The human gastric carcinoma cell lines MKN28 and MKN45 were obtained from the Japanese Collection of Research Biosources (JCRB; Ibaraki, Japan). MKN28 and MKN45 were routinely cultured in Dulbecco modified minimum essential medium supplemented with 10% (vol/vol) heat-inactivated fetal bovine serum, penicillin (100 U/ml), and streptomycin (100 μg/ml).
A MEK1/2 inhibitor (PD98059), ERK1/2 inhibitor (FR180204), p38 MAP kinase inhibitor (SB202190), and JNK inhibitor (SP600125) were purchased from Calbiochem-Merck (Darmstadt, Germany). Pam3-CSK4 (a TLR2/TLR1 agonist) and MALP-2 (a TLR2/TLR6 agonist) were purchased from Bachem (Bubendorf, Switzerland) and Alexis (Lausen, Switzerland), respectively. E. coli O111:B4 LPS was purchased from Sigma-Aldrich. The LPS was further purified as described above.
The amounts of interleukin-8 (IL-8) in culture supernatants were determined with an enzyme-linked immunosorbent assay (ELISA) development kit for human IL-8 (R&D Systems, Minneapolis, MN).
Cells were lysed with 1% Nonidet P-40, 120 mM NaCl, 1 mM dithiothreitol, 10% glycerol, 5 mM EDTA, 1 mM phenylmethylsulfonyl fluoride, 1 mM Na3VO4, 1 mM NaF, and 20 mM HEPES-NaOH (pH 7.5) as previously described (38). Sodium dodecyl sulfate-polyacrylamide gel electrophoresis (SDS-PAGE) and Western blotting were carried out as previously described (38). A rabbit anti-ERK polyclonal antibody (C-16), mouse anti-phospho-ERK (Tyr204) monoclonal antibody (E-4), rabbit anti-JNK polyclonal antibody (FL), and mouse anti-phospho-JNK (Thr183 and Tyr185) monoclonal antibody (G-7) were purchased from Santa Cruz Biotechnology (Santa Cruz, CA). A rabbit anti-MEK1/2 polyclonal antibody and rabbit anti-phospho-MEK1/2 (Ser221) monoclonal antibody (166F8) were purchased from Cell Signaling Technology (Danvers, MA). A rabbit anti-p38 MAP kinase polyclonal antibody and mouse anti-diphosphorylated p38 MAP kinase monoclonal antibody (P38TY) were purchased from Sigma. Alkaline phosphatase-labeled goat anti-mouse and anti-rabbit immunoglobulin antibodies were purchased from BioSource International (Camarillo, CA) and used as secondary antibodies. Specific binding was detected by using tetrazolium bromochloroindolylphosphate-nitroblue tetrazolium as a developing substrate.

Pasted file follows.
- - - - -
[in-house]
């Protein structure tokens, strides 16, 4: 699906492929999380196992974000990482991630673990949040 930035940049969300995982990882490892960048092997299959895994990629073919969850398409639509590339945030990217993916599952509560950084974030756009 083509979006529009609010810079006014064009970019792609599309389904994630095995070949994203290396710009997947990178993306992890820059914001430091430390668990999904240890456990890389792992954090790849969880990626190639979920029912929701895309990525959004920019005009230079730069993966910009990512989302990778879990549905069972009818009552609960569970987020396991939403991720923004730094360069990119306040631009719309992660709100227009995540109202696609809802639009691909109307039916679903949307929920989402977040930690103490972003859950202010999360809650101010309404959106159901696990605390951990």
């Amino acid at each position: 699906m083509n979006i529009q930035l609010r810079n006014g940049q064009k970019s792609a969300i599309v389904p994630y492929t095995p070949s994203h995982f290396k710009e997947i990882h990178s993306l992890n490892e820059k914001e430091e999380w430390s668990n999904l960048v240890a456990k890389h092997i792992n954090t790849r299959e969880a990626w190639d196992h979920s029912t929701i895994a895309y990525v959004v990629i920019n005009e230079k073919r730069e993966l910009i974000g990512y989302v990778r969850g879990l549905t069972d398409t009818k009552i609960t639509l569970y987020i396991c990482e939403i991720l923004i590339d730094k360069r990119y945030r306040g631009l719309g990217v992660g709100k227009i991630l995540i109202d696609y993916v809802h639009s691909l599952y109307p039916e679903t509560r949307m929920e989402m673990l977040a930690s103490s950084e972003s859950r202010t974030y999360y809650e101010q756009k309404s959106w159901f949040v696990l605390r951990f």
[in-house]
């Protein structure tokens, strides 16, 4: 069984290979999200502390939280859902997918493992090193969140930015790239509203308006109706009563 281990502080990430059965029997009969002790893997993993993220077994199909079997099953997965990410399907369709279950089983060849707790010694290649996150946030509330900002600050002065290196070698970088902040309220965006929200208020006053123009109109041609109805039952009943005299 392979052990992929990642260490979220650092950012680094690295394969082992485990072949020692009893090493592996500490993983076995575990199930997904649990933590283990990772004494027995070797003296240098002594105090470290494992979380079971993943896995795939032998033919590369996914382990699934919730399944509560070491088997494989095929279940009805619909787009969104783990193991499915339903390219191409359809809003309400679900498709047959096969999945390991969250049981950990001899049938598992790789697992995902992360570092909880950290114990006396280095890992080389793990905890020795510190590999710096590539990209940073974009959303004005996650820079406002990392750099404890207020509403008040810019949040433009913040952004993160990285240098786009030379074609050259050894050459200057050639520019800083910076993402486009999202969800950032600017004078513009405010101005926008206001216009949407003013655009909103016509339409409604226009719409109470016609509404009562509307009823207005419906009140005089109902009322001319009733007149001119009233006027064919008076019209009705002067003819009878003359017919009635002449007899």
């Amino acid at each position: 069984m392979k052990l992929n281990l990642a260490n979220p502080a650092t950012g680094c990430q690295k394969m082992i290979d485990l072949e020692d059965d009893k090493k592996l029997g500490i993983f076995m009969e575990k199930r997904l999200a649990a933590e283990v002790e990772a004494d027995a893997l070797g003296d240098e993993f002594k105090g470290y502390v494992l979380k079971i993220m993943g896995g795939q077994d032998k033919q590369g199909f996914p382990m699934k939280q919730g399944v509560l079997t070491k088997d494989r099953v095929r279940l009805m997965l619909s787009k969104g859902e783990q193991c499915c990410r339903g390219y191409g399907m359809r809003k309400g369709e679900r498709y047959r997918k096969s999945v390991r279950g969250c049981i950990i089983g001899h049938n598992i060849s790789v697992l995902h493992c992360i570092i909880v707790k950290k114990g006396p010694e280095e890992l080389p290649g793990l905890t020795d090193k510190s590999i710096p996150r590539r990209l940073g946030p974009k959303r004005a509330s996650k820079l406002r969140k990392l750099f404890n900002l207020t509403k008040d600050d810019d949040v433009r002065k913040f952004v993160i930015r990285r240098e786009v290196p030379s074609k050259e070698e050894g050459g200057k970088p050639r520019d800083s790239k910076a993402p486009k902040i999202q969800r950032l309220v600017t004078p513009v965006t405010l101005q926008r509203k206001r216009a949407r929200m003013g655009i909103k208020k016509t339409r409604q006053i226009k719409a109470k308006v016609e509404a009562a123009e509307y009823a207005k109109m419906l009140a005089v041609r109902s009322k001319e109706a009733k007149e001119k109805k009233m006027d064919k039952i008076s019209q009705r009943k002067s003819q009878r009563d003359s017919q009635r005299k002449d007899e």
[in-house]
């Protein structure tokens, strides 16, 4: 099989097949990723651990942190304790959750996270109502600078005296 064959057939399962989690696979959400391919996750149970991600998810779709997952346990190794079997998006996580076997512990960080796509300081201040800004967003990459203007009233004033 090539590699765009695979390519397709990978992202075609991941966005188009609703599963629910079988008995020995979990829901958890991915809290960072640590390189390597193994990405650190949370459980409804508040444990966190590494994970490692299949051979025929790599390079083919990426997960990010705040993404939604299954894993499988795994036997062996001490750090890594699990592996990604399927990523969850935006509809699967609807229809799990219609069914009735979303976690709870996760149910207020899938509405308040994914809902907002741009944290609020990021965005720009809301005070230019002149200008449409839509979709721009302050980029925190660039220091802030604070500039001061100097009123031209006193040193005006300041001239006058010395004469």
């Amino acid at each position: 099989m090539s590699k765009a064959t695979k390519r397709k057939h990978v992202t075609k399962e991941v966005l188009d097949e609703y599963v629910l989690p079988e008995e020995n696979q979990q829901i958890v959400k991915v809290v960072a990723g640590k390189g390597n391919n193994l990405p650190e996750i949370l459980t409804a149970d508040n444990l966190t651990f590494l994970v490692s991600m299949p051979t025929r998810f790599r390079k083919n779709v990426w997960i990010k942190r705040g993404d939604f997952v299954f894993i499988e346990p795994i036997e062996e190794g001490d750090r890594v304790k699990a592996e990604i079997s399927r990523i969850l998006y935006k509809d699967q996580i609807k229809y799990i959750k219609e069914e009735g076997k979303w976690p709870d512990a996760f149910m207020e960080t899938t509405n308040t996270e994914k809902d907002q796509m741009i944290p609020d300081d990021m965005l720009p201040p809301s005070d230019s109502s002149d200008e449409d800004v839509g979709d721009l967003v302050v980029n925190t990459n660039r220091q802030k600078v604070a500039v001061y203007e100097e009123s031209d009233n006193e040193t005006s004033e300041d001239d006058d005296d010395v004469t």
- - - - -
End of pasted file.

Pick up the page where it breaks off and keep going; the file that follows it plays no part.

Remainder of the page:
Total RNA was isolated from cells by using an RNeasy minikit (Qiagen). Reverse transcription-PCR (RT-PCR) was performed by using the OneStep RT-PCR kit (Qiagen). mRNA levels of TLR2, TLR4, and glyceraldehyde-3-phosphate dehydrogenase (GAPDH), used as a control, were determined as previously described (27). The quantitative nature of the RT-PCR was validated by the linearity of the determination curve at various concentrations of RNA.
Flow cytometry was performed by using a FACSCalibur (Becton Dickinson, San Jose, CA) as previously described (27, 37). Phycoerythrin-labeled mouse monoclonal antibodies against TLR2 (clone TL2.1), TLR4 (HTA125), and CD14 (61D3), and their isotype controls, phycoerythrin-labeled mouse monoclonal immunoglobulin G1 (IgG1) and IgG2a, were purchased from eBioscience (San Diego, CA).